North American steel producers heard plenty of frightful economic news as 2008 drew to a close. Some fear that a stronger U.S. dollar combined with lower freight rates and lower global steel prices opens the possibility of more low-priced steel imports heading this way.
The global financial crisis and tight credit market helped contribute to weakening demand from most steel customers, an equation that helped send steel prices down from a peak of around $1,100 per ton for hot-rolled sheet in August to around $650 per ton by late November.
Steel producers responded to the demand sag by quickly moving to cut production, with predictions pointing to reductions of up to 50 percent of North American steel capacity by January.
The production cuts, however, led to some positive signs. Lakshmi N. Mittal, chairman and chief executive officer of ArcelorMittal SA, Luxembourg, said the cuts showed the industry was more flexible than it had been in the past, able to adjust to weakening demand in a matter of weeks rather than months.
That also led to some good news in terms of costs of fluxing materials, refractories, electrodes and other consumables. Lower steel demand means less production, and less production means fewer purchases of those materials.
"It's not rocket science," said John Ferriola, chief operating officer of Nucor Corp., Charlotte, N.C. "The basic laws of supply and demand are still in effect. When demand for those kinds of things—demand for raw materials or fluxes or electrodes or other consumables—goes down, supplies get a little higher."
That happened for steelmakers in the latter stages of 2008. Several producers found themselves in a position to cut better pricing deals on electrodes, fluxes and refractories.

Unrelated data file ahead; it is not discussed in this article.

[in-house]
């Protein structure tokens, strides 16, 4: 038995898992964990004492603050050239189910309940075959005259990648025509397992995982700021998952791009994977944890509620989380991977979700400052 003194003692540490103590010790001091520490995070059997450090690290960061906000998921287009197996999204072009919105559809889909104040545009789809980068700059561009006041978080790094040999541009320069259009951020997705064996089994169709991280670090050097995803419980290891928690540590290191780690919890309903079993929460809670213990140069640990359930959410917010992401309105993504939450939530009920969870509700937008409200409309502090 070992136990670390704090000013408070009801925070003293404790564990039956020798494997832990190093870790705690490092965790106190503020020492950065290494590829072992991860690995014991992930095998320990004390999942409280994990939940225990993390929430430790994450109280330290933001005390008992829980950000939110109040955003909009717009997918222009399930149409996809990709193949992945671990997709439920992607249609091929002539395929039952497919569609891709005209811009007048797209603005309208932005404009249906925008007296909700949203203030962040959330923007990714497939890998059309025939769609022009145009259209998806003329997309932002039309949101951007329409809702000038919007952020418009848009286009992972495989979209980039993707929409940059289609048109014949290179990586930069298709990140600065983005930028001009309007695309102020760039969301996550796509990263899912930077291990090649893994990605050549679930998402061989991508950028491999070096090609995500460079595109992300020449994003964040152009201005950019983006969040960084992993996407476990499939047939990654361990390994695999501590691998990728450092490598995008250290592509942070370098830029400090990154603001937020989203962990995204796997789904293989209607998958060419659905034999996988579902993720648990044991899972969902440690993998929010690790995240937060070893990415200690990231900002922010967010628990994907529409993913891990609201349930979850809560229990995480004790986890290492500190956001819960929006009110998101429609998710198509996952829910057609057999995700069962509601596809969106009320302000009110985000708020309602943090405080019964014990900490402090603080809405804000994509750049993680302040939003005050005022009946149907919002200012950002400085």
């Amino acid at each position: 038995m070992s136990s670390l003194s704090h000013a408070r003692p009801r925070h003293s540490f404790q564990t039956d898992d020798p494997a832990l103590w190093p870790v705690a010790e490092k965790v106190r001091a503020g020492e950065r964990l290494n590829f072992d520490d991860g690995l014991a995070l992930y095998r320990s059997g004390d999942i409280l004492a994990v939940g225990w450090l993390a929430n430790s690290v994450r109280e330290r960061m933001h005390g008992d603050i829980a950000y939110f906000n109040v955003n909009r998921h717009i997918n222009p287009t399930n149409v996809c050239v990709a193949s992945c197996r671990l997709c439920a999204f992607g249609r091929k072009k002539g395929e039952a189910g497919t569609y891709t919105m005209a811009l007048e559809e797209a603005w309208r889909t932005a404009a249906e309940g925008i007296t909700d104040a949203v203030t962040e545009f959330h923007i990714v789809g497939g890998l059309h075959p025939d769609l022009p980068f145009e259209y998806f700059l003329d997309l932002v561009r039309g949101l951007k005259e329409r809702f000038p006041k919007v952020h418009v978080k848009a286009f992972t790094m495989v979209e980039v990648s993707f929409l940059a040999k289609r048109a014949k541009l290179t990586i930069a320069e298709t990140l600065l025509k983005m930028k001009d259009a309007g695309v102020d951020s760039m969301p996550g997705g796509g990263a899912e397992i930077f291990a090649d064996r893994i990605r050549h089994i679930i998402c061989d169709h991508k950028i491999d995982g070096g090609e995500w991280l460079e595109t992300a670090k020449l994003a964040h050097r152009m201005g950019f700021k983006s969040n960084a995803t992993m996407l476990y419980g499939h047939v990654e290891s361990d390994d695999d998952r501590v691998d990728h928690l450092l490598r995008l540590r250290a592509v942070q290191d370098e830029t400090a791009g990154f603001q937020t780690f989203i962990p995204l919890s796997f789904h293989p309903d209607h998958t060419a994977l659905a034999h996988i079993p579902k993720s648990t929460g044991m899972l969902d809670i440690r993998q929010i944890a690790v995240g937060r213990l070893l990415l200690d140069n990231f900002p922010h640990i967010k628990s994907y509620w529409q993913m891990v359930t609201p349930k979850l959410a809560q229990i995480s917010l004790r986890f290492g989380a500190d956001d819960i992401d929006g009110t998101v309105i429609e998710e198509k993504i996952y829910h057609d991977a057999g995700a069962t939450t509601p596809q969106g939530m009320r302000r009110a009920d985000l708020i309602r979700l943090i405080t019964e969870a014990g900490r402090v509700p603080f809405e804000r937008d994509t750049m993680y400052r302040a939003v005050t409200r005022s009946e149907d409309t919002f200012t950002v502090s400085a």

"Some of these guys are talking to us now," Keith Busse, chairman and chief executive officer of Steel Dynamics Inc., Fort Wayne, Ind., said "Even the energy companies are talking to us. But I think most of those folks (providers of materials) understand that there is a recession going on. They've looked at the forecasts and they see where things are going. People are uncertain because of the economic crisis and in some cases, because supplies of these things are a little higher than they were, we're getting a chance to make some deals at lower prices."
That wasn't the case earlier in the year, when strong steel demand, together with rising raw material costs, drove steel prices to their summertime peaks. Raw materials were in shorter supply, as were consumables, because most steelmakers were running at close to capacity.
"We don't see an issue with availability," said James Hrusovsky, president and chief executive officer of Severstal Columbus, Columbus, Miss. "Everyone has cut back, and in that environment there is less need for electrodes and other consumables. My opinion is that we have not seen the full impact of this (financial crisis) yet."
Ferriola pointed out that about 60 to 65 percent of Nucor's steelmaking costs revolve around the cost of scrap. Its other costs are move variable, leaving it with a low percentage of fixed costs compared with what most integrated mills face.
"The costs of these materials are variable," he said. "The prices, like with raw materials, are a function of production. When mills are producing at high levels the prices for these things go up, and in times like these—when production is down—the prices come down. We've gotten to the point where our suppliers are coming to us now and showing a willingness to work with us on price."